Find out how to vote
- Electoral Registration and voting
- Electoral Register
- Voter ID
- Poll cards
- Polling day
- Voting in person
- Postal voting
- Proxy voting
- Overseas voting
Whatever your political views, it is important that you exercise your right to vote at all elections. Below is information advising you about voting.
From 4 May 2023, voters in England will need to show photo ID to vote at polling stations. If you don't have accepted photo ID, you can apply for a free voter ID document, which is known as a Voter Authority Certificate.
See our Voter ID webpage for more information on voter ID.
A new electoral register is compiled during the autumn every year and a new version of the electoral register is published on 1 December each year. Information is requested from every household to produce the new register. If you move after publication of the register you can apply to re-register at your new address.
To vote you need to be 18 years of age or over on polling day and your name must be on the electoral register for one of the Electoral Areas (Wards/Divisions/Parishes/Constituencies) where an election is being held. If your name is not included on the register then unfortunately, you will not be able to vote. Applications to vote at elections can be accepted up to 11 working days before an election is held. It is advisable though to make applications to register well in advance of an election being held.
See our Electoral register webpage for more information on how to register to vote.
All registered electors will be sent an official poll card. Details of where to vote, the date and times of voting and how to vote are shown on the card.
You can vote without your poll card (provided you have not applied for a postal vote) but it does save time if you take it to the polling station.
Postal Voters are also sent a card advising them of the election.
Elections are traditionally held on a Thursday and the hours of poll are 7 am to 10 pm for all elections. Poll cards will be delivered to all registered electors before an election is held. You don't need your card to vote so long as you are registered. The Poll card tells you where you should vote.
Once at the polling station, hand over your poll card (if you have taken it) and acceptable photo ID to one of the official polling station staff. Tellers [the people who sit outside the polling station] are not part of the official polling station Staff; they are appointed by the political parties for their own purposes. Once your name has been found on the register the clerk will issue you with a ballot paper.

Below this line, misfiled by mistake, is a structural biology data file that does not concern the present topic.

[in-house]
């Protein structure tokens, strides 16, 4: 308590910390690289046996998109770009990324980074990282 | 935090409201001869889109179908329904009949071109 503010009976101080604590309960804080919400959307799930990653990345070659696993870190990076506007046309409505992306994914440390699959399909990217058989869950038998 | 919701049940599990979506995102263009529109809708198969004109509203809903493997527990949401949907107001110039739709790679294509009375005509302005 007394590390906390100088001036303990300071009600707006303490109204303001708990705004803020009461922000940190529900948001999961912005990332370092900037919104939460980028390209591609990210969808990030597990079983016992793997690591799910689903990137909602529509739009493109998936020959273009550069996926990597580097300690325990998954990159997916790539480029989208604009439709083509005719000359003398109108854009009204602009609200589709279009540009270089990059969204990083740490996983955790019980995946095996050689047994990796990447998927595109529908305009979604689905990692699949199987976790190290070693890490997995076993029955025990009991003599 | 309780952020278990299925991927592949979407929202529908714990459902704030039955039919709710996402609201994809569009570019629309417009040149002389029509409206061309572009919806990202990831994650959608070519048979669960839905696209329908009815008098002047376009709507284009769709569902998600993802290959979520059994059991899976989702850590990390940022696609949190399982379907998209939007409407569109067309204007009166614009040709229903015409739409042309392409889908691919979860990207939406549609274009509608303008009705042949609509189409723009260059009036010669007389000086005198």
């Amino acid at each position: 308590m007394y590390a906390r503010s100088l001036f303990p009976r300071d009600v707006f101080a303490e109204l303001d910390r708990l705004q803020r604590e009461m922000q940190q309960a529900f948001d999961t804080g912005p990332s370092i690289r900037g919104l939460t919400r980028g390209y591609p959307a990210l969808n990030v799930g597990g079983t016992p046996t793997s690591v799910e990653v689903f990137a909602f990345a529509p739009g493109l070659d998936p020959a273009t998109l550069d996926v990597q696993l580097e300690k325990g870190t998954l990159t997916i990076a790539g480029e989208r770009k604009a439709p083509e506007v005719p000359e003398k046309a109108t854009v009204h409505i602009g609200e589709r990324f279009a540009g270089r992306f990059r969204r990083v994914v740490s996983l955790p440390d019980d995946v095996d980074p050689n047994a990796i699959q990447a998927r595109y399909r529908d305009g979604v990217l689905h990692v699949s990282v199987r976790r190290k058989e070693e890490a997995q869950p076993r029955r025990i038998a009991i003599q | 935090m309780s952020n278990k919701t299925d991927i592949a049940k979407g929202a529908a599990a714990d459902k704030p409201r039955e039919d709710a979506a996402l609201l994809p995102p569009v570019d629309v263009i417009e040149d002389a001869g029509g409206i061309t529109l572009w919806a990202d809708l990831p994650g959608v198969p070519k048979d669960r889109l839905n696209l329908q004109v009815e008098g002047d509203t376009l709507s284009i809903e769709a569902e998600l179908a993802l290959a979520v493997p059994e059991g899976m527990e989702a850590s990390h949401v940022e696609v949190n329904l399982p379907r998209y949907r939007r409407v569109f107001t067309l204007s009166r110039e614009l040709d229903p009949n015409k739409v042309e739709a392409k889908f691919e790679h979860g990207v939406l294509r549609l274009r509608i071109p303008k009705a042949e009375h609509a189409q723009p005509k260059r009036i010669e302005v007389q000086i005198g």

Go to one of the booths and mark a cross (X) in the box on the right had side of the ballot paper. (The number of candidates you can vote for can vary depending on the type of election). Fold the ballot paper in two. Do not show anyone your vote. Put the folded ballot paper in the ballot box and leave the polling station.
If you make a mistake and need another ballot paper, show it to the presiding officer and ask for another one. He/she will take your spoilt ballot paper from you when you are issued with a replacement ballot paper.
An enlarged version of the ballot paper will be displayed at the polling station and a template for those who are partially sighted or who experience dyslexia are available for use at the polling station.
The way to apply for a postal vote is changing from 31st October 2023. Applications will now require you to supply your national insurance number and date of birth. You will also be required to upload an image of you signature. The quickest way to apply is online, but paper applications can be sent on request.
You will be required to reapply for a postal vote every 3 years, we will send you a letter when your postal vote is up for renewal.
Postal voting is a most convenient method of voting, you don't need to go the polling station. All you need to do is mark the ballot paper for the candidate you are voting for, sign and provide your date of birth on the statement which comes with the postal vote and return it to the Returning Officer at East Pallant House, East Pallant, Chichester in the reply paid envelope. You can apply for a postal vote a any time but during an election period, we must recieve the application no later than 5pm eleven working days before an election is held.
If you are unable to visit the polling station and you do not want to vote by post you can appoint somebody to vote as your proxy (at your polling station). To appoint a proxy you will need to complete the appropriate application form which can be sent your home address.
From 31 October 2023, there will be limits to how many people you can act as a proxy for at some elections and you will be able to apply online for some types of proxy vote
You can register as an overseas voter if you are a British or eligible Irish citizen. You must renew your registration every year, you will get a reminder when it's time to renew. If you do not renew your registration, you will be removed from the register. You must then make a fresh application to vote again.
As an overseas voter you can vote in UK Parliament elections. You may be able to vote in referendums. Please be aware that each referendum has different rules on who can vote in it.
To apply as an overseas voter you will need to register in the normal way. You can then cast your vote by post or proxy, if you're eligible. You'll be asked to make this choice when you register.
Please send completed and signed application forms to either email@example.com or Electoral Services, East Pallant House, Chichester, PO19 1TY.